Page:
S3: Let’s talk about auctions, the Nobel Prize or Nobel Prize in economics came out, went to auction design for not the first time. William Vickrey won it in 96. Vernon Smith won it a few years ago. So like auctions have been like in the Nobel Sfeir for a while. But this year kind of feels to me to be the one where, like the whole modern auction, the new fangled auction really got its due, which is never mind the theory of how auctions work, what the old Sotheby’s auctions or something like that, or the kind of auctions that we are familiar with on eBay. Let’s see if we can really just redesign the entire structure of auctions so as to maximize societally important things like the allocation of electromagnetic spectrum or carbon emission permits or landing slots at airports or that kind of stuff. And I’m I came out in my news earlier this week and said this is the one bit of economics which is actually good, you know, created obvious positive externalities in the world and made the world a better place. And it’s rare you can say that about anything in economics. And so I was like, let’s give credit where it’s due. For once.

S5: I agree with that. I think it’s been interesting looking at recent winners, it does seem like the Nobel committee is focusing a little bit more on practical application as opposed to pure theory. And that was even something they noted, that these two men didn’t just advance the theory of auctions, but did, as you said, actually improve the real world.

S3: I remember back in I think it was 2000 when the UK government did its 3G auction using the Paul Milgrom designed multiple simultaneously round auction. It was expected that these 3G licenses would go for like maybe a billion pounds or two and it wound up going for like 30. It raised so much more money than people thought to the point at which people were worried, oh, my God, all of these telecommunications companies have spent so much money on their 3G licenses, they’re not going to have any money left over to build out the 3G network, which, of course, turned out to be of course, they had enough money to or they wouldn’t have bid that. But it’s just like, you know, the government got a fair price for a valuable piece of spectrum, which is like awesome that they managed to work out how to do that.

S6: And this was how exactly. So when you say auction, like you mentioned before, Felix, I picture people with the paddle sitting in at Sotheby’s bidding on stuff or eBay. But what exactly is the difference in what Milgrom and Wilson came up with? Like, how does it work? Is it because they were able to use computers or algorithms or something? Or what is the theory behind the research that enabled them to sell the a little a little bit of theory here.

S3: Let’s say that you are bid on. Electromagnetic spectrum and the way that these things work is that by its nature, nature, it has to be regional, certainly in the United States, its regional. And let’s say that you had an old fashioned English style is called Sotheby’s style auction with bidders putting up paddles and it just goes to the highest bidder. That would be an incredibly inefficient way of auctioning off Spamhaus because you want contiguous parcels. So what you want is to build is to build together a network and having like one little bit of spectrum in the middle of North Dakota is kind of worthless to you, except for you can sell it to someone who has spectrum next door. And it’s valuable to that. And that’s the only thing you can really do with it. So what you want to do is create an auction that winds up selling that spectrum to the person who’s going to be using it and making best and highest use of it, which is probably going to be someone who’s also buying a bunch of other parcels next to it. And the way you do that is by going through multiple rounds. And some of these auctions of spectrum have like literally hundreds of round like three or four hundred rounds of bidding that people are putting in new bids hundreds and hundreds of times to you know, and the way they do that and the way they recalibrate their bids over and over again over hundreds of different rounds is all a way of trying to really optimize the ultimate allocation within the constraints that can be set by the government. The government isn’t just trying to maximize the amount of revenue it’s getting. It’s also trying to make sure there aren’t any monopolies and that has various other things that it wants to try and get at the same time. And you can build all of that into the auction design so you can build things like no one bidder can bid on more than X percent of the network because that would be a monopoly. You can build that into the auction design rather than having to impose it exposed after, you know, there’s an English style auction, then someone winds up with all of that puzzles me like, wait, hang on a sec. You’ve got to do that now. We need to break you up in it.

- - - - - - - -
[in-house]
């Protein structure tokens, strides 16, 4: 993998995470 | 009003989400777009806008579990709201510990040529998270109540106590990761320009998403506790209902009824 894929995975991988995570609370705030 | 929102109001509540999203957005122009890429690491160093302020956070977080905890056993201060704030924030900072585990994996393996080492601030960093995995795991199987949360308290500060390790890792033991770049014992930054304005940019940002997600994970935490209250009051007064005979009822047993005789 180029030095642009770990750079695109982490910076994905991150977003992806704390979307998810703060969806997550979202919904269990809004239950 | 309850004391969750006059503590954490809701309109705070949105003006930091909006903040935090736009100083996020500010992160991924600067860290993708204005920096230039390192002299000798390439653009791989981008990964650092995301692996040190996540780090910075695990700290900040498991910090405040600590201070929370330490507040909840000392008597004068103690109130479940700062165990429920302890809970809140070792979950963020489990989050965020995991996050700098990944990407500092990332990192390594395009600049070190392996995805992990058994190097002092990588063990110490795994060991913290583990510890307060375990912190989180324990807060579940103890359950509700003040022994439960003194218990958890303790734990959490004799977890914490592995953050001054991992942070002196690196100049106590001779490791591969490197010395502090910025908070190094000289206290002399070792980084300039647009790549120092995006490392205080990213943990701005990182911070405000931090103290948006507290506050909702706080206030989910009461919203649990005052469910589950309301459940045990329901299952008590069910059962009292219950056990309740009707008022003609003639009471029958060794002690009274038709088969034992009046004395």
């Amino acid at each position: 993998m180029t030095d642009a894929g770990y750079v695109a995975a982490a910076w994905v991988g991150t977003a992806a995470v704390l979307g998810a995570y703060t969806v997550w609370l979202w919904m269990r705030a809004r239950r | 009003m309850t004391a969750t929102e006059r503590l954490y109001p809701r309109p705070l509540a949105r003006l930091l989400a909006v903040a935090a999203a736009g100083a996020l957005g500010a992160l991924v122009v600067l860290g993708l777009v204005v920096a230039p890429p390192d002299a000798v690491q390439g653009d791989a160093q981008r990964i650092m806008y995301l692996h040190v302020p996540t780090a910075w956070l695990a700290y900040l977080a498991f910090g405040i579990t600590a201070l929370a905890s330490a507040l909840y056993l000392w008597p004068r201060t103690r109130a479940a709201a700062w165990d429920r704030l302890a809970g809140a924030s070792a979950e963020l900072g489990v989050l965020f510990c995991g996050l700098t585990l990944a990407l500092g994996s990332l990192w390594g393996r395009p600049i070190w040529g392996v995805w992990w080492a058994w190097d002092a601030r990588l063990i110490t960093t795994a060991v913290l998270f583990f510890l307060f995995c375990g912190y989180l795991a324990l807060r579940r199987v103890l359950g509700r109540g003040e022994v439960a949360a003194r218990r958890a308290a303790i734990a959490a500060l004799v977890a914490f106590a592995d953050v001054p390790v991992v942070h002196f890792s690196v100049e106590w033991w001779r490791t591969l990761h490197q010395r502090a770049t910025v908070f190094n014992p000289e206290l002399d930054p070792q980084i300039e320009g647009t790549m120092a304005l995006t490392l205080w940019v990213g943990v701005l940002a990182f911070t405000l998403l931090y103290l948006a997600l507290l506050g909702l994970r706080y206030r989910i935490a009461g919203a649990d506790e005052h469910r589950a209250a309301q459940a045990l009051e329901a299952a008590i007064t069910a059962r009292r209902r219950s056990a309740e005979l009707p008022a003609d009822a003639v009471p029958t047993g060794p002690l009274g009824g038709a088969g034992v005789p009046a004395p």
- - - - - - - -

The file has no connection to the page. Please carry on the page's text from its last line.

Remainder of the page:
S6: And someone mentioned that the efficiency of something like that, where you were just describing something worth comparing to, was in the early stages of the pandemic when states were betting against each other for ventilators. And that was like that of how a good auction design would work because they were bidding up the prices for things that everyone needed that had to be allocated based on like needs. And not just, you know, how much you could spend on ventilators and you wanted them to go to where they were needed the most. And then I was thinking for all those people who argue that free markets are a thing, something like this, where you have to is so complex to find the right price, but not just the right price, but like to allocate it to the people who who need it most to make the most efficient market. Like the idea that that there’s just a free market is kind of nuts, right? Because you have to design the market itself.